Happy Canadian Thanksgiving! In honour of this holiday, we are posting the winning entry for our online article competition, ‘Canada in the International Community’. This entry was written by David Ahluwalia. David is now in his his 4th and final year studying BA International Relations at the University of Leeds, having spent the 2011/12 year on exchange at the University of Calgary. He took the opportunity that his exchange year offered to travel around Canada, and also took a module in Canadian Politics which gave him the idea of writing about their role in foreign affairs.
“Harper administration enhances sanctions on Syrian government – but to what effect?”
Since March 15th 2011 as part of the ‘Arab Spring’ demonstrations that swept across the Middle East, we have seen the protests that took place in Syria escalate into a brutal civil war, with some sources reporting that the death toll may be as high as 28,000 as of July 2012. Women and children have not been spared, as President Bashar al-Assad’s security forces have undertaken launching devastating attacks on villages and towns across the county, as well as implementing vicious torture on innocent civilians. Those who have decided to fight back against the army (including defected soldiers) have been labelled as ‘domestic terrorists’ by Assad, in order to justify these acts of brutality.
Canada, along with many other members of the international community, has strongly condemned the actions and catastrophic events in Syria. On May 24th 2011, Prime Minister Stephen Harper released a statement stressing his “grave concern at the excessive use of force by the Syrian regime against it’s own people”. In turn, he announced various sanctions to be implemented, including a travel ban into Canada on all those associated with the Syrian government, freezing assets of those individuals and entities involved in the administrations’ violence, and a suspension of all bilateral cooperation agreements with Syria. These sanctions have been gradually increasing in severity as the violence has shown few signs of ending over the past 16 months. Foreign Minister Baird declared on October 4th 2011 that the importation of petroleum products from Syria, as well as providing financial aid for new investment in the oil industry in Syria, was now prohibited. Baird added “Canada stands with the Syrian people in their efforts to secure freedom and democracy. We look forward to a new Syria that respects the rights of its people, and lives in peace with its neighbours.” Further escalation of these sanctions came over the Christmas period, when a ban on all imports from Syria (except food for human consumption) was put into place.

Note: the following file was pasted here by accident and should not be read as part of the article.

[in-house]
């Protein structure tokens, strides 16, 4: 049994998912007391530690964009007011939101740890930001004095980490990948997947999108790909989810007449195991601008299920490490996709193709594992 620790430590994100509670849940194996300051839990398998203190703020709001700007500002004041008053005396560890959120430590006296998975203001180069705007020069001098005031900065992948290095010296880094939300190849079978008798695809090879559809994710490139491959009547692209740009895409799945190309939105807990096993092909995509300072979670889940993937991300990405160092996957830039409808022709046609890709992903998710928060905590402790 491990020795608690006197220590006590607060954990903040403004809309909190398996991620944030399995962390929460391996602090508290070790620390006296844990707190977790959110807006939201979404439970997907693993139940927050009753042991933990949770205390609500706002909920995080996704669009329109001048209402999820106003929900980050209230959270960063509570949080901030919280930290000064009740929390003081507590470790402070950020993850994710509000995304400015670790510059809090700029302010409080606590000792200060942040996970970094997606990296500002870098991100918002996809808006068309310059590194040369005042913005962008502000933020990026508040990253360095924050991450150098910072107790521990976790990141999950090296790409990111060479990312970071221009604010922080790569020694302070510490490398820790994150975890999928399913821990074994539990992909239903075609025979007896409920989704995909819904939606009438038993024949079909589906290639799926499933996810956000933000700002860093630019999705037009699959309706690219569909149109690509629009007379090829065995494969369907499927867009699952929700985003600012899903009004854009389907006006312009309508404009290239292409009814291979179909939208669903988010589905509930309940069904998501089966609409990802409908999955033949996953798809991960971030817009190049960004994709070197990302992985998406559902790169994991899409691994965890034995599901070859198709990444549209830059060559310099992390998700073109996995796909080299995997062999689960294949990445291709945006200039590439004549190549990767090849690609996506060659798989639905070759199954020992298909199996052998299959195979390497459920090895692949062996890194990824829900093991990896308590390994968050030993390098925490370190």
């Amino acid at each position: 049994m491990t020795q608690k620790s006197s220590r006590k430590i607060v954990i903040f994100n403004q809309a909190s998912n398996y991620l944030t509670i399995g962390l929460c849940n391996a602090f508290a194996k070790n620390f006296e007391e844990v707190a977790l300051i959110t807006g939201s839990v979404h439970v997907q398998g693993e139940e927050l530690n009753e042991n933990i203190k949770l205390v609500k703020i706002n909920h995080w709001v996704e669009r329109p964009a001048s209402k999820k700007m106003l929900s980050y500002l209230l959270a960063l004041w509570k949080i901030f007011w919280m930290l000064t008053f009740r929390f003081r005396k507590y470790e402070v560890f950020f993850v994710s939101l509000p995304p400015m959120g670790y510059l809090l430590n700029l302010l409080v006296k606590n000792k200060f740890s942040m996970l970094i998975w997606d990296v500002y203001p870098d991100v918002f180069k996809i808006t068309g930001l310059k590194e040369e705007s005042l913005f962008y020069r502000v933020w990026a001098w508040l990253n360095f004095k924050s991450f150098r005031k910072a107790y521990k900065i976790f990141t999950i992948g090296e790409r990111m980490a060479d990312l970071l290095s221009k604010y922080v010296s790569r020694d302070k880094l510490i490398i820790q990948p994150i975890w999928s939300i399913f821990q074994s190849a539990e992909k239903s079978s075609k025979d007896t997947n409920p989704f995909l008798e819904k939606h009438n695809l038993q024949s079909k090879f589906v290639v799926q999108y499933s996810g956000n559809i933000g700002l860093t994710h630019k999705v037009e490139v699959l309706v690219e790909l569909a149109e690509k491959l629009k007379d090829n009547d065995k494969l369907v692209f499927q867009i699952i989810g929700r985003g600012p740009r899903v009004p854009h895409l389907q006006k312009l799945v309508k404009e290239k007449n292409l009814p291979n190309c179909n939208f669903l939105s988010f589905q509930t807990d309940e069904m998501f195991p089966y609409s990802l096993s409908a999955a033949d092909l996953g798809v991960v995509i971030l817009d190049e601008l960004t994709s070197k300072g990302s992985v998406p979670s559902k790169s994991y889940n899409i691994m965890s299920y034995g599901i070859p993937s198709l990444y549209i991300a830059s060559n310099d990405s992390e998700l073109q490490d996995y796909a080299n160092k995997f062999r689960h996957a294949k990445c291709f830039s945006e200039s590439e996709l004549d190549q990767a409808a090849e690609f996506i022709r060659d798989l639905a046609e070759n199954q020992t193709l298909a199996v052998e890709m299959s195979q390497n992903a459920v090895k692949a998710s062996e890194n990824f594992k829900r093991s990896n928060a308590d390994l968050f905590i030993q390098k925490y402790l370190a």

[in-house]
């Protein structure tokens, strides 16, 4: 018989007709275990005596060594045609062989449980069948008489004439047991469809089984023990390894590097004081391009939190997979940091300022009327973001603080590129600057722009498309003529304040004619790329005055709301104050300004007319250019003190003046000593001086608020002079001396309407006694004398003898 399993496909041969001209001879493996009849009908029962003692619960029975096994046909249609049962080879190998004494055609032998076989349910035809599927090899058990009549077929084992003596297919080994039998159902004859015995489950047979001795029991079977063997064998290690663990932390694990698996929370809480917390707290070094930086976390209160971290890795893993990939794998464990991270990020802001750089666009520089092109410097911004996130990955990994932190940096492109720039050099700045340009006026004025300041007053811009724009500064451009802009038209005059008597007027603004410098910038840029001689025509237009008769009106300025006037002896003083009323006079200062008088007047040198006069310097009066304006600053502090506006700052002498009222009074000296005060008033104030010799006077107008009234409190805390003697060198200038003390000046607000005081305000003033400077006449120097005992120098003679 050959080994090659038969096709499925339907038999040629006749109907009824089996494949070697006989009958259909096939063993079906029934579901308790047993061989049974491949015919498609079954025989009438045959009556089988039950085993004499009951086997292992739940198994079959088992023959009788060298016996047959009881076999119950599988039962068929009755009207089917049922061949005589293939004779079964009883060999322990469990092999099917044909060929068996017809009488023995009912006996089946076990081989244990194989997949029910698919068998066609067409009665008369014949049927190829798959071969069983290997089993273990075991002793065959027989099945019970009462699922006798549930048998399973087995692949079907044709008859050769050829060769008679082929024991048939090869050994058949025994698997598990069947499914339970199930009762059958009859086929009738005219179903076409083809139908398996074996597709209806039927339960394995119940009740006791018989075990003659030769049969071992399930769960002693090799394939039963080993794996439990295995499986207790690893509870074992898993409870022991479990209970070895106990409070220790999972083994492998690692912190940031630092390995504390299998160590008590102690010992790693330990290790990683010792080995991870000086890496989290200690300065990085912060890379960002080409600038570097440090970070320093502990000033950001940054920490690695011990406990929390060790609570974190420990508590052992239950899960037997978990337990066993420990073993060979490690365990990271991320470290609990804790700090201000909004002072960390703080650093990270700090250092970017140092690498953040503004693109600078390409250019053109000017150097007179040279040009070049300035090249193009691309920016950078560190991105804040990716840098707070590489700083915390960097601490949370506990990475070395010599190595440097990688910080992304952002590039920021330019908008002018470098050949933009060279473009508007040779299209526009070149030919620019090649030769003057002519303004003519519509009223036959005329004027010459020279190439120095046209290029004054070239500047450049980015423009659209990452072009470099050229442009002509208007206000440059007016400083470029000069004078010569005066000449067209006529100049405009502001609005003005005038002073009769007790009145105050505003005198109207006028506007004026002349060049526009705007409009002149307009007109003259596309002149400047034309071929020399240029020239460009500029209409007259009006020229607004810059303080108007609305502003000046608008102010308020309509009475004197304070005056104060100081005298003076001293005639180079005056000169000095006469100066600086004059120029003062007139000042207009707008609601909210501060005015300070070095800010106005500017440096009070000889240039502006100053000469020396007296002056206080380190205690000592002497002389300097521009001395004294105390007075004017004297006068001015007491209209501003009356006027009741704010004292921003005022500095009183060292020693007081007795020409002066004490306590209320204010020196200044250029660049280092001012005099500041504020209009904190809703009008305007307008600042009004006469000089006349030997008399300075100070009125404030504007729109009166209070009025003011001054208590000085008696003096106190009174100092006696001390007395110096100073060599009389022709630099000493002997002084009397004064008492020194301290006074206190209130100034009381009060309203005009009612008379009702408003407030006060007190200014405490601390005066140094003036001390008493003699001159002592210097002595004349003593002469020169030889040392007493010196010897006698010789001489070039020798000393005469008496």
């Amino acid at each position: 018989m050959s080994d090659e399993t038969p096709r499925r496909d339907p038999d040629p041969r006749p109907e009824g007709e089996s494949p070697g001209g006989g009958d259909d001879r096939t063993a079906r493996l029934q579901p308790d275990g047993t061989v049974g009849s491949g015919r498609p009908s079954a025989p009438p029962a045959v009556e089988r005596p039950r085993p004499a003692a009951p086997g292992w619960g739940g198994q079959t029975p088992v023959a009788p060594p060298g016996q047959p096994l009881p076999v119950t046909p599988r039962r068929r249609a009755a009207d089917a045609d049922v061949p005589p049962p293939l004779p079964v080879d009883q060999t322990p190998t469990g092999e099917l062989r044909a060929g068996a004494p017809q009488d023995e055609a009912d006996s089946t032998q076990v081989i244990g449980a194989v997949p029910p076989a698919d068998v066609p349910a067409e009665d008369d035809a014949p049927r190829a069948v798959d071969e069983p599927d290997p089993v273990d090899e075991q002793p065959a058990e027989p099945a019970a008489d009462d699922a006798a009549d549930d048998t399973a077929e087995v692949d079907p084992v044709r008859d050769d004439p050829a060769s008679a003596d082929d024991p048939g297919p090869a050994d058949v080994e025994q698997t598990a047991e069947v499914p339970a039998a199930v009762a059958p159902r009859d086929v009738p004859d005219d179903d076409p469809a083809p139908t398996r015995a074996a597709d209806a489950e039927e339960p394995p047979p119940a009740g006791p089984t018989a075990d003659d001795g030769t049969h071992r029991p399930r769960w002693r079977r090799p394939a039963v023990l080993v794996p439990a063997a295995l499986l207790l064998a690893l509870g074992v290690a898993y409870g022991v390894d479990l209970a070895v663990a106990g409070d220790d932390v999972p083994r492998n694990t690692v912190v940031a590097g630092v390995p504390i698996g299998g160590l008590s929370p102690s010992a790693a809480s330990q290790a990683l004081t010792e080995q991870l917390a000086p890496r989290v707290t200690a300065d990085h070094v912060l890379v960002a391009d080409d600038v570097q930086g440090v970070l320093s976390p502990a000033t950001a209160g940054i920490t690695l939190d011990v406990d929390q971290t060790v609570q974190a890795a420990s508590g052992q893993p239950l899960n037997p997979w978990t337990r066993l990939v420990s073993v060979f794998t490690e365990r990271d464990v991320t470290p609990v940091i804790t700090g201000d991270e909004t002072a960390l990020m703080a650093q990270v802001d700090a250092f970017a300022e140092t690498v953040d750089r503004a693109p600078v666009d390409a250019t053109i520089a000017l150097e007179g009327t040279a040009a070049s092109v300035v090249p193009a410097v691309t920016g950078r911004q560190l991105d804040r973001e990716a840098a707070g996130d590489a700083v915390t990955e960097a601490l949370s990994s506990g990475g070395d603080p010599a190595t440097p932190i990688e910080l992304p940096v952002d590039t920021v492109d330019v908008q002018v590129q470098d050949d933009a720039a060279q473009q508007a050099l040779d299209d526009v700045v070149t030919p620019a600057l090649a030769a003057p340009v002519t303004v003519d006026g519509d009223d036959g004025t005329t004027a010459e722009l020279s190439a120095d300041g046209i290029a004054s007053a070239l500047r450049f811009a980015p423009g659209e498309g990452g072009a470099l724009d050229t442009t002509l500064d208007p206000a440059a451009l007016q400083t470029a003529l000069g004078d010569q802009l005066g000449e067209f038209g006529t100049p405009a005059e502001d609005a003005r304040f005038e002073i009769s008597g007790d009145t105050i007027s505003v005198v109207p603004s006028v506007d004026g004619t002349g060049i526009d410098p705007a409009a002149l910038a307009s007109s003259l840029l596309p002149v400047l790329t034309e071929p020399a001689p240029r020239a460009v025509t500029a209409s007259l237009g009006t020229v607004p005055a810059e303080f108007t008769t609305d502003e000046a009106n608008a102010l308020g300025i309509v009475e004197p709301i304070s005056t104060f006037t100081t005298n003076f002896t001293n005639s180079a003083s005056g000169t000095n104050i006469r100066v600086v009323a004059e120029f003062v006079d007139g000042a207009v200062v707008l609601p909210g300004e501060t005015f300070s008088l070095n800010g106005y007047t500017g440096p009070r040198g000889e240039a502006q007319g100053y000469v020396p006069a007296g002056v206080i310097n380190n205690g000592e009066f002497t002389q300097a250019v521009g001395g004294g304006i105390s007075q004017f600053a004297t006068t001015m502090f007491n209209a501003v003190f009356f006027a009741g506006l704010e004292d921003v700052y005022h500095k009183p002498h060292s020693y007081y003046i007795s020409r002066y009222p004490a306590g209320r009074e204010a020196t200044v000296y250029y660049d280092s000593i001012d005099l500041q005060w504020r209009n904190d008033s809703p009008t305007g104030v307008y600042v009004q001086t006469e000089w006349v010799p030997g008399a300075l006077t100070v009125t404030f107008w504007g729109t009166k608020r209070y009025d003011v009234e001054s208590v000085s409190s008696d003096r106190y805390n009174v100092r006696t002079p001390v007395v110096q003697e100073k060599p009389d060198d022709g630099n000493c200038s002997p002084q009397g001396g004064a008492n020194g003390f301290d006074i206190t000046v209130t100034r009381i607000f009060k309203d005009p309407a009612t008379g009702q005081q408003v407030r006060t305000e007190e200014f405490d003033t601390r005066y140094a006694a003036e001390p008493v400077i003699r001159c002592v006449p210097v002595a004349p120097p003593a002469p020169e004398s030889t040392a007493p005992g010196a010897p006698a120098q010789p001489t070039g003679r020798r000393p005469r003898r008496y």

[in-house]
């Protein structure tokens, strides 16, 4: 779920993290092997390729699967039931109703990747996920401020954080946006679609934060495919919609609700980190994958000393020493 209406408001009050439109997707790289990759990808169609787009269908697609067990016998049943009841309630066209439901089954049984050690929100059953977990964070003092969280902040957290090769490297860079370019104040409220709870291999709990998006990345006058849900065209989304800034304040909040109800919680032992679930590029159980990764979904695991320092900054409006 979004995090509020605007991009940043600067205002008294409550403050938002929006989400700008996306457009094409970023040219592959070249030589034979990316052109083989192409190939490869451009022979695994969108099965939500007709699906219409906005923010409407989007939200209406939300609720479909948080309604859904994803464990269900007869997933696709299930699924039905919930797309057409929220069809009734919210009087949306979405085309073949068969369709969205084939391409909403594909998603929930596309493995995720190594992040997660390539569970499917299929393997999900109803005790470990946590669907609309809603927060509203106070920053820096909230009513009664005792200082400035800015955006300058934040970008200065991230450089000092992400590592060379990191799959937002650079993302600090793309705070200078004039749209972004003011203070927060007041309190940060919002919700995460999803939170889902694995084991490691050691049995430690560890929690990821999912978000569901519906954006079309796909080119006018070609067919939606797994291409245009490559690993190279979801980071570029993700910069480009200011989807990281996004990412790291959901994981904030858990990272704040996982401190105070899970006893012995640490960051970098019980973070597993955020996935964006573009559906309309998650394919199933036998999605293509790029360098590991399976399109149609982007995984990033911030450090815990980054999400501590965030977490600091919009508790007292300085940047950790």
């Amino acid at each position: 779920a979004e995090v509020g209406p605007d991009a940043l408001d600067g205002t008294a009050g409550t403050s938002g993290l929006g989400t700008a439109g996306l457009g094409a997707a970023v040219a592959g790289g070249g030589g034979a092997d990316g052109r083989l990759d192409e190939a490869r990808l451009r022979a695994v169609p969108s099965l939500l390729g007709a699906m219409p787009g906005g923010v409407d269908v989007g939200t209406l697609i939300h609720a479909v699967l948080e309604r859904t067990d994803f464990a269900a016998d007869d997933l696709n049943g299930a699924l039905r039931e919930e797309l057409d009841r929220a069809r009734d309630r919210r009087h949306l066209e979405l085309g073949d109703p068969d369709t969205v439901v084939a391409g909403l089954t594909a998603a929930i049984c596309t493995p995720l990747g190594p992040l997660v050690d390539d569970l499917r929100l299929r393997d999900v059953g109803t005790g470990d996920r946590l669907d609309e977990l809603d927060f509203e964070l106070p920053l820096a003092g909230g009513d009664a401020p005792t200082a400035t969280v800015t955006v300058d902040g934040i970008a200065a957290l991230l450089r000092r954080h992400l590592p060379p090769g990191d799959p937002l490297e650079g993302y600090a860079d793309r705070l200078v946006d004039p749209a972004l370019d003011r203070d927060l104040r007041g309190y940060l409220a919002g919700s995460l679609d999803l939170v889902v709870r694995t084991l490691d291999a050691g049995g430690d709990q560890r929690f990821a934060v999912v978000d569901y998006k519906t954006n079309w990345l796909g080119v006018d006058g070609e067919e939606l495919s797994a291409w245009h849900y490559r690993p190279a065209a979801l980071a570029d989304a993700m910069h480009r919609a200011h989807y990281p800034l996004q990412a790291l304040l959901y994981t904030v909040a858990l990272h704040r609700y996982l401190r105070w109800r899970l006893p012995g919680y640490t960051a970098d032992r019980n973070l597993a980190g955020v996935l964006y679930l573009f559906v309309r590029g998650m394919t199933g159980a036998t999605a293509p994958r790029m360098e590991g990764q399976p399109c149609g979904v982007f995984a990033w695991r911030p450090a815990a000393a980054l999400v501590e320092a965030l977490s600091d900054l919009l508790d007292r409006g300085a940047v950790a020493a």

As the atrocities continued into 2012, the Canadian government felt it necessary to further expand on the sanctions that had already been set against the oppressive Syrian regime. March 5th 2012 saw Baird declaring that the financial ban previously directed at the petroleum sector in Syria would be broadened to now include all financial and other service sectors from within Syria. The Central Bank of Syria along with further individuals also saw their assets frozen by the Canadian government. By the end of the month, the death toll figure was at just under 10,000 civilians. One of the stumbling blocks in any major sanctions or action from the international community being able to take place was that Russia, a key ally of Syria’s, was refusing to budge on their stance to not deploy sanctions against the regime. The fact that this was the sixth round of sanctions that had been administered by the Canadian government highlighted the belief that their view that Assad must be removed was still very much the case – but some have argued against the real significance of the sanctions.
Canada’s decision to impose sanctions on Syria hardly made international news — such was the amount of other states that decided to punish Syria in this way. To put it bluntly, Canada is simply not regarded as a key player in the international community. When listing the current major states in the international community, Canada may well struggle to feature in the top 10. Therefore if we were to take a somewhat cynical point of view concerning the sanctions put against Syria by the Harper government, there is a strong case that these sanctions are more symbolic rather than significant, in the sense of the sanctions from the Canadians are doing little to alleviate the situation in a noticeable manner. Obviously the repercussions of not imposing such sanctions would be far more noticeable from the rest of the international community, but this does not mean that the Harper administration is implementing such sanctions solely to keep a clean reputation over the matter. The debate therefore unfolds when we ask if the sanctioning of an oppressive regime is following a new fashion to little effect, or rather if it is reaffirming the Canadian government and nation’s belief in democracy and human rights along with the rest of the international community. The fact that prior to the sanctions Canada barely exported over $60million to Syria may well answer the question over how significant a block on financial transactions are.
Even as the violence continues and the Harper government may well undertake further sanctions, it is quite likely that until Canadian troops are deployed to Syria, Canada’s actions towards the crisis will largely go unnoticed – outside of Canada itself.